Now the hike from the carriage road to Conners Nubble is short but very steep. You’ll be hand over foot to scramble to the top. And luckily it’s not very tall. But I was glad my Dad didn’t join us on this part of the trail. I think he would have struggled.
But once you reach the top, you’ll have great views of Eagle Lake before you! Definitely stop awhile to take it all in. And glance back the way you came to see the Bubbles from this side.
Now once you’re ready to continue, keep following the Bubbles trail down the north side of Conners Nubble. Keep your eyes peeled for the markers on the ground. They can be hard to spot in a few areas as you head down.
After about half a mile, you’ll reach the intersection with the Eagle Lake Trail. (If you hit the carriage road, you’ve gone too far.)
Now the Eagle Lake Trail hugs the coastline along the south western part of the lake. This is the longest continous stretch of this hike and it’s fairly level.
However for a significant portion of the trail, there are HUGE boulders all along the coastline. The trail winds its way around, and up and over these obstacles. And you wouldn’t think that would be tiring, but after like a half mile of it (or maybe even more), it gets tiring.
We took several breaks along the way. And at one point another couple passed us and asked, in almost desperation, if we knew when the boulder section would be over.
I was again glad my Dad didn’t hike this portion of the trail with us.
But eventually the rocks come to an end and you’ll find yourself in peaceful forest once again. This part of the trail is heavily wooded and possibly marshy (in wetter conditions).
Your last turn of this loop hike will be a right (south) turn onto the Jordan Pond Carry trail. This section of the trail gently slopes upward towards the Bubbles Divide trail and the parking lot.
Due to occasional marshy conditions, you’ll hike along a few planks and cross over a carriage road. This is the same carriage road you crossed on your way up to Conners Nubble and is where we met up with my Dad once again.
My legs were definitely getting tired as we neared the end of this hike and I was glad to finally reach the Bubbles Divide intersection and parking lot to the left (east).
But the hike (and its views!) were worth it!
North Bubble Trail Map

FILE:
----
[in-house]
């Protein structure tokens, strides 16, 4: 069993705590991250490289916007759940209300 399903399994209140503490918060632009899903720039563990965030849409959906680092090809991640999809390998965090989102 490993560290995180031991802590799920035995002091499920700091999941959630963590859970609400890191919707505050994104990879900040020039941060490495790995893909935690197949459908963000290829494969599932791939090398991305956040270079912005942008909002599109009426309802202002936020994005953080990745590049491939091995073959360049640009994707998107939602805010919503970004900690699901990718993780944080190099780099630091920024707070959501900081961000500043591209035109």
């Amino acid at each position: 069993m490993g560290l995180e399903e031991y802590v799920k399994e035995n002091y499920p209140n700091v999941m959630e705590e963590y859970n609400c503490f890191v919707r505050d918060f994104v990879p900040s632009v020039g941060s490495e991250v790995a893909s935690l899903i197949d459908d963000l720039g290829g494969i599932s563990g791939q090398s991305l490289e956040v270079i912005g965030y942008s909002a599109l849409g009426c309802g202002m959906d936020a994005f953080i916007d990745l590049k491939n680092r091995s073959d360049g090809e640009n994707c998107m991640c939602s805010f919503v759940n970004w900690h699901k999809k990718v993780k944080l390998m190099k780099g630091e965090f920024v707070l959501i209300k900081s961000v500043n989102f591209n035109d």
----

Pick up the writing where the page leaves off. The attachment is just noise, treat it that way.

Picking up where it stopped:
I’ve included the map and elevation profile from my tracking software below as well as a larger view of the North Bubble loop hike. I’ve indicated this loop in blue. The two alternate options – up to South Bubble & along the carriage road skipping Conners Nubble – are highlighted in red.
One last note is that at the top of this guide I indicated that the elevation gain is about 400ft (North Bubble) and 150ft (Conners Nubble). However the overall elevation change is higher.
The parking lot sits at about 460ft with the North Bubble summit at 872ft. Then you head down to about ~440ft before heading up to Conners Nubble at 588ft. After that, I headed down to the lake at around ~290ft before heading back up to the parking lot.
That’s why my total elevation gain below was around ~750ft.
Planning your trip to Acadia National Park & Bar Harbor?
Itineraries & Guides
- One Week in Bar Harbor Itinerary
- 5 Awesome Things to Do in Acadia National Park
- One Day in Acadia National Park
- The 5 Best Hikes in Acadia National Park
- The Best Lobster Pounds in Bar Harbor
- 20 Photos of Bar Harbor
- Bar Harbor in September
- Great Head Trail
- Bubble Rock Trail
- North Bubble Loop Trail
- Jordan Cliffs Trail
- Beech Cliff Trail
- Beehive Trail
- Gorham Mountain Loop Trail
- Precipice Trail
Other Things to Do in the National Park and in Bar Harbor:
- Biking the Carriage Roads
- Rock Climbing
- Sea Kayaking
- Bass Harbor Lighthouse for sunset
- Whale Watching Tour
- Walk to Bar Island
- Atlantic Brewery Tour
- Ghost Tour
Where to Stay:
If you want to stay in one of the classic Bar Harbor inns though, you can’t beat the Bar Harbor Inn & Spa. This is literally in the heart of Bar Harbor.
When my whole family goes, we usually rent a house with VRBO or Airbnb. The extra space for 4 adults really comes in handy. There are several options in Bar Harbor and on Mount Desert Island.
New to AirBnb? Click here to get a free credit towards your first stay!
There’s also a few campgrounds in Acadia National Park as well if you’d like to stay in the park. Make sure to check the location of where they are.